Riding the budget like a hero
Washington — President Reagan's strong address to Congress is giving him a fair chance of getting his stern economic measures adopted. He has persuaded the country that he meant exactly what he was saying during the campaign and that his drum-beat demand for radical spending cuts and radical tax cuts was definetely not "campaign oratory."
Ronald Reagan was not fooling. His economic recovery package is for real. Congress will need to realize that he is not kidding.
Even before we get the verdict from Congress, the President may falter by making some unwise compromise, or he may be trapped in some unforeseeable development. But it is my judgement that he has taken a strong stand, and he intends to maintain it.
The President wants spending cuts and tax cuts simultaneously. He has had enough experience to know that he must ask of Congress most of what he needs at once in order to get a good part of it.
Mr. Reagan deserves great credit for the way he has "bitten the bullet" on his recovery program. I have often wondered if any president would have the political courage to do what he is now doing. Eisenhower, Nixon, and Ford nibbled a little bit on this issue, but never seemed able to get spending or taxing policy under control.
Mr. Reagan is making a heroic effort to begin.
He is starting just this side of too late.
Will he succeed? This is the crucial question. The answer is uncertain at this stage. Mr. Reagan has some formidable assets today, and he has some political weaknesses. His special assets are these:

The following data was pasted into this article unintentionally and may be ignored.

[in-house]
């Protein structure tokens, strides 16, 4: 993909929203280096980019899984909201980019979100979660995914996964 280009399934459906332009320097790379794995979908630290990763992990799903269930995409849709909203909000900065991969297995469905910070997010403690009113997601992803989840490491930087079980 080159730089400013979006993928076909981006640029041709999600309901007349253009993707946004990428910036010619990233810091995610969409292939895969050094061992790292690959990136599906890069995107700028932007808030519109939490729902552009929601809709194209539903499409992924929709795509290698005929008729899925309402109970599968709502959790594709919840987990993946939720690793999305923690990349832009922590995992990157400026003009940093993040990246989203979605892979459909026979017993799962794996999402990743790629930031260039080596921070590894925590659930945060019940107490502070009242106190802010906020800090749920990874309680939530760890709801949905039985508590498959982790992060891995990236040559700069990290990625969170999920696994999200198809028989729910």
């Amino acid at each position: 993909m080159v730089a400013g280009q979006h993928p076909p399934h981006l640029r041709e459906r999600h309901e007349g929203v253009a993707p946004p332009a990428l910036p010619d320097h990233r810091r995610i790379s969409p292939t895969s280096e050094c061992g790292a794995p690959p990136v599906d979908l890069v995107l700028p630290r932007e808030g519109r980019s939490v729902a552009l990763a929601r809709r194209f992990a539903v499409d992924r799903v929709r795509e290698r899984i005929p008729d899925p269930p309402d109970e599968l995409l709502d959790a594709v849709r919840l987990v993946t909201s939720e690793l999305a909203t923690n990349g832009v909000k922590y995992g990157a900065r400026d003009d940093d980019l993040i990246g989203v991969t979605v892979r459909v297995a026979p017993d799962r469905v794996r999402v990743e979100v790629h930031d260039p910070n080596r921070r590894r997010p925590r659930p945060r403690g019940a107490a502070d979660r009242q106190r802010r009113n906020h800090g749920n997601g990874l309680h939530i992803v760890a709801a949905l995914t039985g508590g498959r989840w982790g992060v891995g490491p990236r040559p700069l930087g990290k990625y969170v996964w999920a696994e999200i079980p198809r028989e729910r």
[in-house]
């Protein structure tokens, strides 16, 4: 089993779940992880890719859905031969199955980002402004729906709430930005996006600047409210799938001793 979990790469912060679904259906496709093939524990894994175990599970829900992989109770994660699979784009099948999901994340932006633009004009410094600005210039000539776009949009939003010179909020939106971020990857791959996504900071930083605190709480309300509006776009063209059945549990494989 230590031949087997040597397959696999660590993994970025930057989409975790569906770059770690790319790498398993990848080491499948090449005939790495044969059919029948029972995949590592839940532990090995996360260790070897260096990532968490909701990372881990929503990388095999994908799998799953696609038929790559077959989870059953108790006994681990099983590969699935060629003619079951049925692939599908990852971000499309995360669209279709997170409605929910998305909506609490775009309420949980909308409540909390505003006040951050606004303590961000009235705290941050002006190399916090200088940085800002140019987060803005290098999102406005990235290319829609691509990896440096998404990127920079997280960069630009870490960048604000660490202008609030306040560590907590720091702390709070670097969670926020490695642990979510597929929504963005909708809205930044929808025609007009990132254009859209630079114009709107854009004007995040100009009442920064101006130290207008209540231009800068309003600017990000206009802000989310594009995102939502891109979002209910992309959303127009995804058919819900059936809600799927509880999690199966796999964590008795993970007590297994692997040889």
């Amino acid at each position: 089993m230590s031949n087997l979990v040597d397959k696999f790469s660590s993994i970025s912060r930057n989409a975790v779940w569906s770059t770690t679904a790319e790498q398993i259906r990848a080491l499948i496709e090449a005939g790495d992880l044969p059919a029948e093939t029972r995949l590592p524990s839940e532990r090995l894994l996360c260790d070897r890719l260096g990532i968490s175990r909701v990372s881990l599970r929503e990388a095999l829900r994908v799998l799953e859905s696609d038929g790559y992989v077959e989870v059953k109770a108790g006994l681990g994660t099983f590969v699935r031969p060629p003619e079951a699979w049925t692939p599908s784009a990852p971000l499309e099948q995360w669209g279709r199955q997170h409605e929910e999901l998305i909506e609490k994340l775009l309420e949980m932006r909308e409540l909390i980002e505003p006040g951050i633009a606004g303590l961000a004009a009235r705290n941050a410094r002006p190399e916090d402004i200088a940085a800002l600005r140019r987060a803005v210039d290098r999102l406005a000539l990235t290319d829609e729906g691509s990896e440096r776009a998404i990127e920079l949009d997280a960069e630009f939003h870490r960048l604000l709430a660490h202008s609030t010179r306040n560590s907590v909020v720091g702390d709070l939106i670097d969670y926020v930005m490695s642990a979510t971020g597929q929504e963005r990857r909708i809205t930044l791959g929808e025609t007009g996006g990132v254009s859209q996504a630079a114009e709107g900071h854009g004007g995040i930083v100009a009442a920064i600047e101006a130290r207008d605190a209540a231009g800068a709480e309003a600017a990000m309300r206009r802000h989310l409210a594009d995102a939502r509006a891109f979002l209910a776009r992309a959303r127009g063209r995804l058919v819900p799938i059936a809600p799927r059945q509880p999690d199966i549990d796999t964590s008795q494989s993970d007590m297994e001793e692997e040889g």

He is proving himself to be an unusually effective communicator with the public. Actors are not always good communicators in the political arena. Mr. Reagan is showing himself to be a communicator in the tradition of FDR, in Roosevelt's use of the fireside chats. Mr. Reagan is persuasive and plausible. He is making allies and converts.
He surprised the Democrats by proving that he both understood and respected the independence of Congress, and by showing his willingness to work cooperatively with Congress.
The Democrats soon found that they were mistaken when some of them assumed that they would be dealing with a naive political outsider. Mr. Reagan is proving to be a politician's politician, and both Democrats and Republicans are finding that they can do business with him.
He is basing his confidence on his conviction that the minority party will respect the political realities of the 1980 election.
It may not turn out that way. Already some of the better known Washington correspondents are anticipatting the biggest legislative battle the country has seen since the Franklin Roosevelt years, and they are assuming that Mr. Reagan cannot retain dominance over both houses.
As odd factor, which bears on this question, is that the Democratic leaders -- House Speaker Tip O'Neill and Senate minority leader Robert Byrd and numerous of the powerful House Democratic chairmen -- have found that they like working with the President better then they did with Mr. Carter. Perhaps they think they will have a better chance of "managing him" if they combine to score an early political victory. They know they cannot dismiss him as a political amateur. This is why the Democrats, as a whole, are still uncertain what strategy they want to pursue at this time -- whether to give Reagan an early victory or whether to try to demonstrate their strengt to contain Mr. Reagan's budget-cutting, tax-cutting proclivities, without running the risk of infuriating public opinion.
This is the political equation which now faces both the Republicans and the traditional Democrats as they get ready to produce what Senate majority leader Howard Baker foresees as a bubbling, swirling political donnybrook. The out come is unpredictable -- but Mr. Reagan seems in command.